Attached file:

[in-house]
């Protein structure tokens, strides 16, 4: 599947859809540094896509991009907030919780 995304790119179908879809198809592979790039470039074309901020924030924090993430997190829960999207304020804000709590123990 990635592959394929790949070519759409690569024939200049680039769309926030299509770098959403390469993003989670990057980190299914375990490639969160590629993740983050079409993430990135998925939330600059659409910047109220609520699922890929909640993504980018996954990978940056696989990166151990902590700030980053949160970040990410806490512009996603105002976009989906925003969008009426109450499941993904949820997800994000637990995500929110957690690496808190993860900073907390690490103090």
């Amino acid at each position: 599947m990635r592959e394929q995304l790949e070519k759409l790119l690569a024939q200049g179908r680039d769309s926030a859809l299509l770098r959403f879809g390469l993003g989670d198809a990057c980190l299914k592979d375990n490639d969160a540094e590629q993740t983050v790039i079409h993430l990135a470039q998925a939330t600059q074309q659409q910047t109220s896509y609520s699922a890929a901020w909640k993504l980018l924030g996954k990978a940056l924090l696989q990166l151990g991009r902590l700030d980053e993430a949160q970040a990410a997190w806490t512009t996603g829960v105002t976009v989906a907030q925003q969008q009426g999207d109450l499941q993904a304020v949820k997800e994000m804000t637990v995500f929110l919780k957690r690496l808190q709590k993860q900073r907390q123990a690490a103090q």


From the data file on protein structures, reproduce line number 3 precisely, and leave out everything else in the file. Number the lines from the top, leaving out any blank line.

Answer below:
């Amino acid at each position: 599947m990635r592959e394929q995304l790949e070519k759409l790119l690569a024939q200049g179908r680039d769309s926030a859809l299509l770098r959403f879809g390469l993003g989670d198809a990057c980190l299914k592979d375990n490639d969160a540094e590629q993740t983050v790039i079409h993430l990135a470039q998925a939330t600059q074309q659409q910047t109220s896509y609520s699922a890929a901020w909640k993504l980018l924030g996954k990978a940056l924090l696989q990166l151990g991009r902590l700030d980053e993430a949160q970040a990410a997190w806490t512009t996603g829960v105002t976009v989906a907030q925003q969008q009426g999207d109450l499941q993904a304020v949820k997800e994000m804000t637990v995500f929110l919780k957690r690496l808190q709590k993860q900073r907390q123990a690490a103090q």